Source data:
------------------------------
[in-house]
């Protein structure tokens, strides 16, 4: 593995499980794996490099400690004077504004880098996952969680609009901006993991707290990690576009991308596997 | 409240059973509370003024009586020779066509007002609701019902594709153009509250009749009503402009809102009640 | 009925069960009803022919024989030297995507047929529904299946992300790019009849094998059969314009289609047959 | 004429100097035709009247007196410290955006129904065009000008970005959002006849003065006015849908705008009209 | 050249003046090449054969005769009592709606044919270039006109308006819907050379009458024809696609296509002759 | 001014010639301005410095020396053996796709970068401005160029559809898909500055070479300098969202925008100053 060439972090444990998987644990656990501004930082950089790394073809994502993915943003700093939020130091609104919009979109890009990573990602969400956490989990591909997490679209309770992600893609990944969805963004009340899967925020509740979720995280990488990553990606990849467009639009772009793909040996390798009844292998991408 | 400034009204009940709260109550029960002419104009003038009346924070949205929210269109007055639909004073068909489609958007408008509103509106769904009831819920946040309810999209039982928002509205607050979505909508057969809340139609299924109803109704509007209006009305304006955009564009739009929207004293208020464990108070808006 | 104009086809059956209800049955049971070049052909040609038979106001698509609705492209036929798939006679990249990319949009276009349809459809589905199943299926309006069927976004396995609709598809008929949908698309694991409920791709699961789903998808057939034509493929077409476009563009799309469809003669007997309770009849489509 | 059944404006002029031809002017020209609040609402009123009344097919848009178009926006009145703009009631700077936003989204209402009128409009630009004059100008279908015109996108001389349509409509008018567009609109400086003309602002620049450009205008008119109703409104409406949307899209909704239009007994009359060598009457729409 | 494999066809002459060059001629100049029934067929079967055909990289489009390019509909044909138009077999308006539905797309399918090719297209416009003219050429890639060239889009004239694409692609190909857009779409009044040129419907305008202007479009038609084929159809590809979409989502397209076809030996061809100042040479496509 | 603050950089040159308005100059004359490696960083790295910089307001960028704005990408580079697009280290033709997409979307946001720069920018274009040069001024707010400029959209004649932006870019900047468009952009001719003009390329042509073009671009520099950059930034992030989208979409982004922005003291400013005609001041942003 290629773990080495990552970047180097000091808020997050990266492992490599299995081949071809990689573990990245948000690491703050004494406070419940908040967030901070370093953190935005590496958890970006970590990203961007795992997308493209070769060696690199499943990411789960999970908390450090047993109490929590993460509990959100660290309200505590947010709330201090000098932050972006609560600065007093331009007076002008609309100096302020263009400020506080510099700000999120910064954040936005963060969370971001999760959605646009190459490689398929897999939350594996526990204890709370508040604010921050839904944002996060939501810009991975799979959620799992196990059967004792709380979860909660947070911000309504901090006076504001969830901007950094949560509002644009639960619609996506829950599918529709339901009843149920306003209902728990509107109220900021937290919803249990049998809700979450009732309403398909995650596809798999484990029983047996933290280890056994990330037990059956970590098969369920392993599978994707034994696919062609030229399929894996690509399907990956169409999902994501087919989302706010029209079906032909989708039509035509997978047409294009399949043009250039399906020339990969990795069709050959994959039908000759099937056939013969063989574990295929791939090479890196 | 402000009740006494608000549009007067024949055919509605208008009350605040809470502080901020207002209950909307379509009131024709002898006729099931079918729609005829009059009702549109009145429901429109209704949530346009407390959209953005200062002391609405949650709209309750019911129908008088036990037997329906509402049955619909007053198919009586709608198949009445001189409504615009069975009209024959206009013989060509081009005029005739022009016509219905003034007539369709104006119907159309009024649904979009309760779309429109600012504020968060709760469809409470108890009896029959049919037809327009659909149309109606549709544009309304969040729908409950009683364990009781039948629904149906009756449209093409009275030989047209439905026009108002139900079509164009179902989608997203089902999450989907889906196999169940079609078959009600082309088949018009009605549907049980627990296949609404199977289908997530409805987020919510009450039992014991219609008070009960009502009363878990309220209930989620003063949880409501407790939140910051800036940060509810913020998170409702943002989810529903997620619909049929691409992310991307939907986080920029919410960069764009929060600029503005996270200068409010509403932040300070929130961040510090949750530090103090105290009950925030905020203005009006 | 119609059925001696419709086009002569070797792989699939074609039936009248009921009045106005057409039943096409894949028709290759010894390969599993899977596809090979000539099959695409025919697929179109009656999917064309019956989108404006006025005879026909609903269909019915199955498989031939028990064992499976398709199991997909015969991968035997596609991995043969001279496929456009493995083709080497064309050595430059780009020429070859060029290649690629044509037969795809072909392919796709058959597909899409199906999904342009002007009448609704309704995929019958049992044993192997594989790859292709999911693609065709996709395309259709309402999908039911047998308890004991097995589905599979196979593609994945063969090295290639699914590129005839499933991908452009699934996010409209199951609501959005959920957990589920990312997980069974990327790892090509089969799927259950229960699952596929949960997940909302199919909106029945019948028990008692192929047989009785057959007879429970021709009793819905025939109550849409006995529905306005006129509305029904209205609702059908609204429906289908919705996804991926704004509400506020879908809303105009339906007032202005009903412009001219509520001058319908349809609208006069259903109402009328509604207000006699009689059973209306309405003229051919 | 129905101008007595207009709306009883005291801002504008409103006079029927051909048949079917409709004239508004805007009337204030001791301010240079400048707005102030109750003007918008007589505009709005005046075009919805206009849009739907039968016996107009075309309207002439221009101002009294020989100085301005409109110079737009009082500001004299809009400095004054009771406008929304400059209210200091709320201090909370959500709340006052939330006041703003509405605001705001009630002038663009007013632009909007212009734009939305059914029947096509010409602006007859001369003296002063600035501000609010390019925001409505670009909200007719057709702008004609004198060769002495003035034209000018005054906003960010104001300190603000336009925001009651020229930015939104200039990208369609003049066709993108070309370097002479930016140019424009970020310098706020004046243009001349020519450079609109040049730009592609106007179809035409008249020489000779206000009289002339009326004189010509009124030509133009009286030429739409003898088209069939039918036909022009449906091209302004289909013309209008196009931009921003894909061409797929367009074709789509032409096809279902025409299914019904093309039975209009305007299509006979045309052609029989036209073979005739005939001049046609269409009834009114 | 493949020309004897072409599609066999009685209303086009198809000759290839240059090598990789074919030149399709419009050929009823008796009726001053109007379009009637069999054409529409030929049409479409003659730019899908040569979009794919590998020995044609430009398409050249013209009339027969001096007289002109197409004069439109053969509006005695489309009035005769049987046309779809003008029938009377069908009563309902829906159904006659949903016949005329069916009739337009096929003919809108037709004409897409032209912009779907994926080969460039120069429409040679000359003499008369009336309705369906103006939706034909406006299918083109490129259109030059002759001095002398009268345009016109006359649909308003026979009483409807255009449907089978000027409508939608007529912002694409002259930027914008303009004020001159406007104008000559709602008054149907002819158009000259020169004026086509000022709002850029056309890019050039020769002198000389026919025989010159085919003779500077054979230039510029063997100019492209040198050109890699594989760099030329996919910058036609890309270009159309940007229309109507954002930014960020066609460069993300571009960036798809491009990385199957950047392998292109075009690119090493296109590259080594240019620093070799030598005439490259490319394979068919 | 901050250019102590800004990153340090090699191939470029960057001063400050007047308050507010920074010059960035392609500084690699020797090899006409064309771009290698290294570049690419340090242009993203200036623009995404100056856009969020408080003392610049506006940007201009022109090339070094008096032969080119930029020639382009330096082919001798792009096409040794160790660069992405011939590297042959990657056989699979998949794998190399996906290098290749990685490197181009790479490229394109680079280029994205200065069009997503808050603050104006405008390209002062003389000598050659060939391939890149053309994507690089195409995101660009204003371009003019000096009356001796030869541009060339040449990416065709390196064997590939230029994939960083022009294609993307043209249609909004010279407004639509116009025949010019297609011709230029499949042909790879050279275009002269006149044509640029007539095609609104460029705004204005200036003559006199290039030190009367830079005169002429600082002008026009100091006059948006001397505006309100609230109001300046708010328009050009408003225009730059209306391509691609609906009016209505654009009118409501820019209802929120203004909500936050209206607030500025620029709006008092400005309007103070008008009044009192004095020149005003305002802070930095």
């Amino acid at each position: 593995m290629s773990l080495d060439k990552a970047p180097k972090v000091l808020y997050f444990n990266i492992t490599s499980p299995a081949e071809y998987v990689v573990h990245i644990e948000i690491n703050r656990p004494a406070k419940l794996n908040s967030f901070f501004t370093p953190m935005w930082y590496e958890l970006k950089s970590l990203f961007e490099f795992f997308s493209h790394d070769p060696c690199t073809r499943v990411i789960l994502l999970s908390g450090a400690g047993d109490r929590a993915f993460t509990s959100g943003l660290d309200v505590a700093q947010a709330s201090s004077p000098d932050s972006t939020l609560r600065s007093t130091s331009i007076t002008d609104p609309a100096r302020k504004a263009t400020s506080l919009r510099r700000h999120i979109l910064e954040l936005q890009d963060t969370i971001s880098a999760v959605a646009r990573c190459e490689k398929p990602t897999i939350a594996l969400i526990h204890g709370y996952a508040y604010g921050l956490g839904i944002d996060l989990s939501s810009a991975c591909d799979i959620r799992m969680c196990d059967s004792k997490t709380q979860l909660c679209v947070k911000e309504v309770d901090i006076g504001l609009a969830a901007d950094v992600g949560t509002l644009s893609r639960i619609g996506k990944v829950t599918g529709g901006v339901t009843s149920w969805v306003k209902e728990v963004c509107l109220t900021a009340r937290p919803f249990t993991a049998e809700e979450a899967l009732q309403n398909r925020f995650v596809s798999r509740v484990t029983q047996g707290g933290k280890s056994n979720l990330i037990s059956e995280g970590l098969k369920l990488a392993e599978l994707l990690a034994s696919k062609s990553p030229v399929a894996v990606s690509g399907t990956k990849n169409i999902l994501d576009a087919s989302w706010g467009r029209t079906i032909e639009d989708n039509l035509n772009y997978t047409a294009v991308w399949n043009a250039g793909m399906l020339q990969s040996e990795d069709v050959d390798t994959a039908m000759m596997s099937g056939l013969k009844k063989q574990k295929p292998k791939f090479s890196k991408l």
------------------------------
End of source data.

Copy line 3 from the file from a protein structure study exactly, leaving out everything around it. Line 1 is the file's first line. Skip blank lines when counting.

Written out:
């Amino acid at each position: 593995m290629s773990l080495d060439k990552a970047p180097k972090v000091l808020y997050f444990n990266i492992t490599s499980p299995a081949e071809y998987v990689v573990h990245i644990e948000i690491n703050r656990p004494a406070k419940l794996n908040s967030f901070f501004t370093p953190m935005w930082y590496e958890l970006k950089s970590l990203f961007e490099f795992f997308s493209h790394d070769p060696c690199t073809r499943v990411i789960l994502l999970s908390g450090a400690g047993d109490r929590a993915f993460t509990s959100g943003l660290d309200v505590a700093q947010a709330s201090s004077p000098d932050s972006t939020l609560r600065s007093t130091s331009i007076t002008d609104p609309a100096r302020k504004a263009t400020s506080l919009r510099r700000h999120i979109l910064e954040l936005q890009d963060t969370i971001s880098a999760v959605a646009r990573c190459e490689k398929p990602t897999i939350a594996l969400i526990h204890g709370y996952a508040y604010g921050l956490g839904i944002d996060l989990s939501s810009a991975c591909d799979i959620r799992m969680c196990d059967s004792k997490t709380q979860l909660c679209v947070k911000e309504v309770d901090i006076g504001l609009a969830a901007d950094v992600g949560t509002l644009s893609r639960i619609g996506k990944v829950t599918g529709g901006v339901t009843s149920w969805v306003k209902e728990v963004c509107l109220t900021a009340r937290p919803f249990t993991a049998e809700e979450a899967l009732q309403n398909r925020f995650v596809s798999r509740v484990t029983q047996g707290g933290k280890s056994n979720l990330i037990s059956e995280g970590l098969k369920l990488a392993e599978l994707l990690a034994s696919k062609s990553p030229v399929a894996v990606s690509g399907t990956k990849n169409i999902l994501d576009a087919s989302w706010g467009r029209t079906i032909e639009d989708n039509l035509n772009y997978t047409a294009v991308w399949n043009a250039g793909m399906l020339q990969s040996e990795d069709v050959d390798t994959a039908m000759m596997s099937g056939l013969k009844k063989q574990k295929p292998k791939f090479s890196k991408l």